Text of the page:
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Finland Deepens Nuclear Ties With Russia

Finland has long walked a fine line with Russia, its former ruler and an important trade partner.

HELSINKI — Finland is set to forge deeper energy ties with Russia after parliament on Friday approved plans for a nuclear plant to be supplied by Russia's state-owned Rosatom despite East-West tensions over the Ukraine crisis.

With support from 115 parliamentarians against 74 opposed, the vote comes at a time when the European Union has called on EU member states to curb energy deals with Russia.

In response to the EU's stance, Moscow recently dropped a plan to build the South Stream natural gas pipeline to EU member Bulgaria in favor of a project to send more gas to non-EU Turkey.

The Fennovoima reactor in northern Finland, which will be supplied and fueled by Rosatom, is expected to begin output in 2024. Rosatom will also arrange its financing.

"It is clear that this is not the best time for this decision from the international politics point if view. But we must make decisions when the issues come to our table," center-right economy minister Jan Vapaavuori said ahead of the vote.

He added the project would not violate EU sanctions against Russia.

The 6-7 billion euro ($7.4-8.7 billion) project originally won backing in 2010, but several investors dropped out and changes in the planned reactor's size and supplier prompted the latest approval process.

Russian nuclear company Rosatom last year agreed to take a stake if it could supply the reactor.

Among many Finns, Russia's actions in Ukraine have prompted concerns about the project. But weighing against those worries are hopes it will boost both Finland's power output and an economy set to contract for a third consecutive year.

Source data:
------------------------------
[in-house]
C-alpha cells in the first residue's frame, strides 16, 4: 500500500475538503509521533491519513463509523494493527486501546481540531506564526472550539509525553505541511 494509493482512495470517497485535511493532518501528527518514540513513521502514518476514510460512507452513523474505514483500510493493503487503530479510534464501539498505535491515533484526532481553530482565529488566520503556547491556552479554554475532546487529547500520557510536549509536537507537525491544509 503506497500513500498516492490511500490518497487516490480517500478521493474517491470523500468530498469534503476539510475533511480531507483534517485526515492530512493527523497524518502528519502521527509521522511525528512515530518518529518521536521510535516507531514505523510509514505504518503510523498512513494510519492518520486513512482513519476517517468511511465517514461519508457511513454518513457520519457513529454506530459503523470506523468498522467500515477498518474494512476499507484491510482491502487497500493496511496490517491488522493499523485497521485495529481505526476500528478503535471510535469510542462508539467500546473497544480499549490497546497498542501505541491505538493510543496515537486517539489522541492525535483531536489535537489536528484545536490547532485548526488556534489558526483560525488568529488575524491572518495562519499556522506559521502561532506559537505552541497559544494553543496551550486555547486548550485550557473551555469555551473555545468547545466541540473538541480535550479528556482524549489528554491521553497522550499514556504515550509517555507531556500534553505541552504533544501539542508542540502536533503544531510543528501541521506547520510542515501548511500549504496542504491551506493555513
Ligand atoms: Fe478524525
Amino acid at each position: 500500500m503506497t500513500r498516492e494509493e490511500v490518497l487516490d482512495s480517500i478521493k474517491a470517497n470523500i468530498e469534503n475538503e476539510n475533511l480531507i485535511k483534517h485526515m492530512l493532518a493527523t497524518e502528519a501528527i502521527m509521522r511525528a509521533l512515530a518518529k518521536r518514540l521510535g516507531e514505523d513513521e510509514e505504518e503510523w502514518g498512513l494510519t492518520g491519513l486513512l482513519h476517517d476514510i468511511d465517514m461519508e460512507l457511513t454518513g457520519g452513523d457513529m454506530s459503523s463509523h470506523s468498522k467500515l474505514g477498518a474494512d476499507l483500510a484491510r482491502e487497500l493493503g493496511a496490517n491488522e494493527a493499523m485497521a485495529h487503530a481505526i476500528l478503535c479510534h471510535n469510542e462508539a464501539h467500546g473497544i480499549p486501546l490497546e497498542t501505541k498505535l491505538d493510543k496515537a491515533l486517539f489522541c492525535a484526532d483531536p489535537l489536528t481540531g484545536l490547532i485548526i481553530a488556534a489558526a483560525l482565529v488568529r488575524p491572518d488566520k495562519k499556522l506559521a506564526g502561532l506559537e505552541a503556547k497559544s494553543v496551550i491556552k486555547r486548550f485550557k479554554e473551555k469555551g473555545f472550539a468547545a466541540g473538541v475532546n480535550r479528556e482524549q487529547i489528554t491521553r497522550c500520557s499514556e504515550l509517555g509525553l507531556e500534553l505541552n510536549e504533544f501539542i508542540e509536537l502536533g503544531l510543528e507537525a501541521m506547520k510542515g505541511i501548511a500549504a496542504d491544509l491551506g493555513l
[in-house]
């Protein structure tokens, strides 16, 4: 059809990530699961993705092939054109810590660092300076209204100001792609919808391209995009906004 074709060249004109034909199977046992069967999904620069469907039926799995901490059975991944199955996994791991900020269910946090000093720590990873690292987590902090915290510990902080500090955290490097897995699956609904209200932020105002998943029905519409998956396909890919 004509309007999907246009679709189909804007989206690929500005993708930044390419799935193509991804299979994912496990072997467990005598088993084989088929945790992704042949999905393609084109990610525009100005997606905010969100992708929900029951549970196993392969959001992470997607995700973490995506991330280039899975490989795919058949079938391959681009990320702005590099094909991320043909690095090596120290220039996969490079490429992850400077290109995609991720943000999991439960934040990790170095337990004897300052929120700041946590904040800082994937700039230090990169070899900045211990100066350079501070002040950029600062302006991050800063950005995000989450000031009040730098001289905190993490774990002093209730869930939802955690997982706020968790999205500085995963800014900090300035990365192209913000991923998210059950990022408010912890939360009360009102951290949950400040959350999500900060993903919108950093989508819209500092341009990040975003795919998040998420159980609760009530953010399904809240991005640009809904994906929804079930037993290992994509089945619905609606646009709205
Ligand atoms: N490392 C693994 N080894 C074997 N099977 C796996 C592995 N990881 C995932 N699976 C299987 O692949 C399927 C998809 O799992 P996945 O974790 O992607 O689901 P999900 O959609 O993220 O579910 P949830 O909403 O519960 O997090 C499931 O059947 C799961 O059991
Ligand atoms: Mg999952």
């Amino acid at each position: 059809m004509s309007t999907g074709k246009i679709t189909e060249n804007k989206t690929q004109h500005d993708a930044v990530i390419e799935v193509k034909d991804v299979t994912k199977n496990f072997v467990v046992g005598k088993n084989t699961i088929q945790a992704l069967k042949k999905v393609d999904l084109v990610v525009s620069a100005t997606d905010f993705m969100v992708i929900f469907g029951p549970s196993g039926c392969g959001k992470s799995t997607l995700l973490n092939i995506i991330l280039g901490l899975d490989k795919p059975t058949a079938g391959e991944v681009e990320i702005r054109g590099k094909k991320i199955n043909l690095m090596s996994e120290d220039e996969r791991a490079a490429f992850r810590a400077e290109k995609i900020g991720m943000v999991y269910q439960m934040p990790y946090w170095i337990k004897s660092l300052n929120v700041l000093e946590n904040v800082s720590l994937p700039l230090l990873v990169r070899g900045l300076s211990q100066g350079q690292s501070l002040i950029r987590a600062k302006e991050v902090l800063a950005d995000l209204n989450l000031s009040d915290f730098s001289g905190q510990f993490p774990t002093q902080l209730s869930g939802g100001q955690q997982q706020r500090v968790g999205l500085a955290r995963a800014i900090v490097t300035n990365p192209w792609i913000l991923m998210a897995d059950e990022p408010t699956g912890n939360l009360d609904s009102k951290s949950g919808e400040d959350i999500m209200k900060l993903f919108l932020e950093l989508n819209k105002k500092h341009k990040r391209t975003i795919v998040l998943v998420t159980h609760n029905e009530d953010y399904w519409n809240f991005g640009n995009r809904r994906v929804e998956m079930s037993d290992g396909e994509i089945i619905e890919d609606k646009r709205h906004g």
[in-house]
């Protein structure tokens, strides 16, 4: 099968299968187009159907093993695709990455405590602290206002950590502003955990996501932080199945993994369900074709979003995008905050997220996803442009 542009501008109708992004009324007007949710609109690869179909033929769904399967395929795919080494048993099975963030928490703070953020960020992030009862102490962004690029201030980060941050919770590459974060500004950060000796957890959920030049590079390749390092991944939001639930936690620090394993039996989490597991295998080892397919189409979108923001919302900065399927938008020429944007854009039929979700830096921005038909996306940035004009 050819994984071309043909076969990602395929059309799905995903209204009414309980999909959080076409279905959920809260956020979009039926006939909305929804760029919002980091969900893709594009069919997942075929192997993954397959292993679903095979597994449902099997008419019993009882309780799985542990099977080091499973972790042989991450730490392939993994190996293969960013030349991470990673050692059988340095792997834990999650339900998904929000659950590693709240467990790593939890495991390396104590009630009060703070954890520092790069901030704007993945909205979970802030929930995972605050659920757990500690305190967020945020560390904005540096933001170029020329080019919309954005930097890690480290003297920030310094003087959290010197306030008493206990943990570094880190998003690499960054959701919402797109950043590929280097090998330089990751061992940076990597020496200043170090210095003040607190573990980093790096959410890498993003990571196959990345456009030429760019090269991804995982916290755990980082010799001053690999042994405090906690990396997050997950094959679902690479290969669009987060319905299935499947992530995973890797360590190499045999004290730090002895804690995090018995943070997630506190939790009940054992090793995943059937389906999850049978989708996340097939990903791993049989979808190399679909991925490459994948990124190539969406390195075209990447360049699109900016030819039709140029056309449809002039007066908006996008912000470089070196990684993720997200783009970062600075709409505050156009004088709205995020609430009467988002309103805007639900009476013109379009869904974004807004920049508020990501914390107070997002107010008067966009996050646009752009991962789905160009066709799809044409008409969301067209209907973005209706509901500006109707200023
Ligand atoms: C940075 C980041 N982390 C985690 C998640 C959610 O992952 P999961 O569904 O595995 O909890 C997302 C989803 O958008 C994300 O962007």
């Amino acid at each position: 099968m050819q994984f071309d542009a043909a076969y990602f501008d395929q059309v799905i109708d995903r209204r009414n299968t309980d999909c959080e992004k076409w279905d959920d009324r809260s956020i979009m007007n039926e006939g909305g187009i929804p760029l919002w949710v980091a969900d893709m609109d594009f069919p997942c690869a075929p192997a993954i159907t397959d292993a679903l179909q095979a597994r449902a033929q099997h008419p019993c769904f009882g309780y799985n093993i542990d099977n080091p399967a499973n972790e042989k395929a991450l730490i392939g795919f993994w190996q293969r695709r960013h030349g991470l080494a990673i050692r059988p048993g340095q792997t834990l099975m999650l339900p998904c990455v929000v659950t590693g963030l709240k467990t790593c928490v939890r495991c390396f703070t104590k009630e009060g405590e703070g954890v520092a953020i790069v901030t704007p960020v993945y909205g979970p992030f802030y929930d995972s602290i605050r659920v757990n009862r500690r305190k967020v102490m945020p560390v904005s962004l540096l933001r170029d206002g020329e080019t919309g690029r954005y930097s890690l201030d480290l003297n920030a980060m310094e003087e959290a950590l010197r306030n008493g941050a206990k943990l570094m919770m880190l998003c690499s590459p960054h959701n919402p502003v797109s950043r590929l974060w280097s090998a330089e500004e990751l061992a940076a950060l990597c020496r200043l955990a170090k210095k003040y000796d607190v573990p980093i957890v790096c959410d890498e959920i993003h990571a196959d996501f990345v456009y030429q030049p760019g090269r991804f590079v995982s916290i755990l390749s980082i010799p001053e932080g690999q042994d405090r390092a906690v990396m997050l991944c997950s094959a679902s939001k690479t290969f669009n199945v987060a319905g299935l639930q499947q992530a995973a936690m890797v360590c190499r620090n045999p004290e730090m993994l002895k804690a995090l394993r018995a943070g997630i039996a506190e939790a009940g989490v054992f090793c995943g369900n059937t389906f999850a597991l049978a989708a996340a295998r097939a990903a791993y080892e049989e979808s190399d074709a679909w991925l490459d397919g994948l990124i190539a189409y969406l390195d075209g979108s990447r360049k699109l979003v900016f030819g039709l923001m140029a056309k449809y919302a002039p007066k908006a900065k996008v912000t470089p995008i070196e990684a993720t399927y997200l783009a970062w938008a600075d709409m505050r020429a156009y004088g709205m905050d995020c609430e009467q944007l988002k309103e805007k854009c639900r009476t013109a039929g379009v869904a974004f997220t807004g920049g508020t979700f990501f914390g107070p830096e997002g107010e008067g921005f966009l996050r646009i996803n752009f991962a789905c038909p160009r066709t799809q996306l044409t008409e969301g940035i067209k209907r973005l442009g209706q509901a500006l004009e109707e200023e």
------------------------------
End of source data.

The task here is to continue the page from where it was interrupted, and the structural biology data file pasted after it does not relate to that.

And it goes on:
Finland has long walked a fine line with Russia, its former ruler and an important trade partner. Proponents of the project argue it will bolster Finland's energy self-sufficiency with carbon-free power.

"This project carries a foreign policy risk, and under current circumstances it should have been put on ice. EU-Russia relations are in their worst shape in ages," said Antto Vihma, senior analyst at the Finnish Institute of International Affairs.

"Instead of accommodating Russia's new aggressive foreign policy line and managing its strategic interdependence, Finland is taking yet another step to deepen relations with Russia."

The Finnish government has asked that local companies hold at least a 60 percent stake in Fennovoima, something a recent decision by state-owned utility Fortum to take up to 15 percent should satisfy.

Investors that dropped out of the project had concerns about its profitability.

A decline in energy-intensive industries such as pulp and paper has softened Nordic power consumption, which fell 1.6 percent last year, while renewable energy is growing.

"With the current demand-supply outlook, I am skeptical about Fennovoima's profitability potential," said Antti Viljakainen, an analyst at Inderes Equity Research.

Fennovoima says the 1,200 megawatt plant will supply electricity at a price of less than 50 euros per megawatt-hour (MWh), a rate it says represents a good deal for the decades to come. The Nordic contract for power delivery in 2024 on Friday was quoted at 34.50-37.50 euros per MWh.

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